By Rob Ketcham
The Cullman Times
To label Hannah Cornelius simply as an athlete would be a terrible injustice.
Yes, the senior is Cullman High’s No. 1 tennis player and a three-time state champion, but she’s also an exceptional student, an active participant in too many extracirriculars to count, as well as at her church, and a selfless member of her community.
For all those reasons — and so many more — Cornelius was selected as a regional winner of the Bryant-Jordan Scholar-Athlete Award early last week. She’ll receive a $2,500 grant and has the opportunity to earn up to $6,000 more in Birmingham on April 8, when Cornelius and the state’s other regional honorees are recognized at The Bryant-Jordan Foundation’s 28th annual awards banquet.
“Her resume is unbelievable,” Bearcat tennis coach Nathan Bates said. “I know her and everything, but when I started looking at that, not only on the tennis court, but in the classroom, as a leader and in the community, it was just amazing how much stuff she had done.”
Name a club and Cornelius is probably involved in it. This year alone, the senior is a member of Key Club, the German National Honor Society, the German Club, the Diamond Dolls, the Fellowship of Christian Athletes, the Southerner Yearbook Staff, the National Honor Society and the school’s Student Ambassador program.
In two of those endeavors, Cornelius is the one her classmates look to as a leader. Not only is she the staff editor of the yearbook, but she’s also the president of the FCA and Key Club’s acting treasurer.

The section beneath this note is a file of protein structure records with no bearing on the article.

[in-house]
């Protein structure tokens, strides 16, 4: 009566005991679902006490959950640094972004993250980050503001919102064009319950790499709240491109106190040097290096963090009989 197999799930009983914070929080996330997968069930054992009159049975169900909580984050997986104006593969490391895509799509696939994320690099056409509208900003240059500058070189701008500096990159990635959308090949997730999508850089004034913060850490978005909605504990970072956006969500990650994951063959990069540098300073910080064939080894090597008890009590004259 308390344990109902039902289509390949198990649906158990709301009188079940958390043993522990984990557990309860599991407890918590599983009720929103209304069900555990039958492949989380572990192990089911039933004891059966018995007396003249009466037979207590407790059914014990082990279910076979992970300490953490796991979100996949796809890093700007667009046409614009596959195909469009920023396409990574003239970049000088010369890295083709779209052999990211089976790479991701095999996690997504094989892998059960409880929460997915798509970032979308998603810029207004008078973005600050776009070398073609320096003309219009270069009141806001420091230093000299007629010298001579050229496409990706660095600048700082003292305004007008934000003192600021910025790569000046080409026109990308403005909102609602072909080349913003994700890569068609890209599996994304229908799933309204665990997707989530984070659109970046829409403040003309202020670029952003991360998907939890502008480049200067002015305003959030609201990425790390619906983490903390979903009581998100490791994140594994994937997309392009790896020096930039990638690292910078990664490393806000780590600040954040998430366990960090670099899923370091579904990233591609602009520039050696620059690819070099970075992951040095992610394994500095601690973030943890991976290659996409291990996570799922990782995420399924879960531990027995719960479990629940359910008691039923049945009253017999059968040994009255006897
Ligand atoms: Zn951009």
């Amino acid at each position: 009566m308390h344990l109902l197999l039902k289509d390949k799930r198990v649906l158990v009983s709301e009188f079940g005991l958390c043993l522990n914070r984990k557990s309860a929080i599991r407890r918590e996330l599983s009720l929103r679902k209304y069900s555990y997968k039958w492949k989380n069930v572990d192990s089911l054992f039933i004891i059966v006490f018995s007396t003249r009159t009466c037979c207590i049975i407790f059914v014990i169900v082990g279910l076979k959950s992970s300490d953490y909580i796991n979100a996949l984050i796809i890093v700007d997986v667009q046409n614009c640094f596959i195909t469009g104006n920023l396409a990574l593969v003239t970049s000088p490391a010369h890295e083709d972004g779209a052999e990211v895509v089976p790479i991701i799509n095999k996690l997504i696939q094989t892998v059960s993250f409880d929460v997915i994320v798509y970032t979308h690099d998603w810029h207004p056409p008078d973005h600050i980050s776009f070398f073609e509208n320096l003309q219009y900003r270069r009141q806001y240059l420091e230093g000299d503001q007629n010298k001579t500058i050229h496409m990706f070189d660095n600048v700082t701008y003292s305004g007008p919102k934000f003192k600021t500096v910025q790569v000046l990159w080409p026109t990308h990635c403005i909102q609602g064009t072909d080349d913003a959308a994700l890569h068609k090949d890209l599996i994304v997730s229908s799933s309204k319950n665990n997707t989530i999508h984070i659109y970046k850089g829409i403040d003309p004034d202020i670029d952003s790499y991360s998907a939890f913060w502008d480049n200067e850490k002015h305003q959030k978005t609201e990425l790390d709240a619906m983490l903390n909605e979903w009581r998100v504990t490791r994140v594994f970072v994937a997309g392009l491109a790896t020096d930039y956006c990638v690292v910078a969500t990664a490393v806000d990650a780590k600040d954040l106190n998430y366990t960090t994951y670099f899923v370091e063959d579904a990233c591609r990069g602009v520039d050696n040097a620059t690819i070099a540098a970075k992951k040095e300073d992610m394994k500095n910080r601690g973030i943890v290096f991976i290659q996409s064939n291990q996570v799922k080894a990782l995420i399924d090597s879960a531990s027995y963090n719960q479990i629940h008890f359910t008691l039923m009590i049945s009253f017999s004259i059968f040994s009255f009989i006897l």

Academically, it’s not easy to find a more polished and dedicated student than Cornelius, who plans to major in architecture, pursue her master’s degree in the field and eventually open her own firm.
The brainiac achieved a perfect score on the science portion of the ACT, was a school winner of the 2012-13 Wendy’s High School Heisman Award and has received academic gold letter honor certificates all four years in high school. Cornelius, who’s currently taking Dual Enrollment Calculus I and II in addition to AP Physics, has also been chosen as the varsity tennis team’s Scholar-Athlete of the Year following her past three seasons. That streak is likely to increase to four when the squad hold its annual banquet later this spring.
Cornelius isn’t exactly a slouch when it comes to the realm of community service, either. Over the years, she’s assisted mentally impaired adults at the Margaret-Jean Jones Center and volunteered with organizations like the Special Olympics, United Way Tornado Relief and Recovery, and Relay for Life. Additionally she’s helped teach local children at tennis clinics and has spent time reading to and assisting kindergarten and first-grade students.
Though the term “athlete” certainly doesn’t define her, no one can deny Cornelius’ excellence on the tennis court. Last year, she teamed up with Allison Howell for a state title in Class 5A No. 1 doubles and added a second championship by winning it all in No. 2 singles. Cornelius was the state’s best in No. 5 singles her freshman campaign and helped Cullman’s girls rope in a 5A team title with runner-up results in No. 3 singles and No. 1 doubles.
“She’s done as much as anybody has ever accomplished individually as a tennis player at this school,” Bates said. “She’s in the finals every year at state, and her overall record at the highest level of competition we face is just crazy.”
Individual class winners will be selected out of the remaining 48 regional winners at the upcoming awards banquet. The event will conclude with the announcement of an overall Bryant-Jordan Scholar-Athlete of the Year.
Bates doesn’t know any of the other contenders, but he knows Cornelius, and he firmly believes she has a shot to head back home with the top honor.
“I really do,” the coach said. “I can’t imagine anybody that’s more qualified. She’s the definition of that award. She’s a scholar-athlete. She’s exactly what they’re looking for to me.”
% Rob Ketcham can be reached at 256-734-2131, ext. 257 or at email@example.com.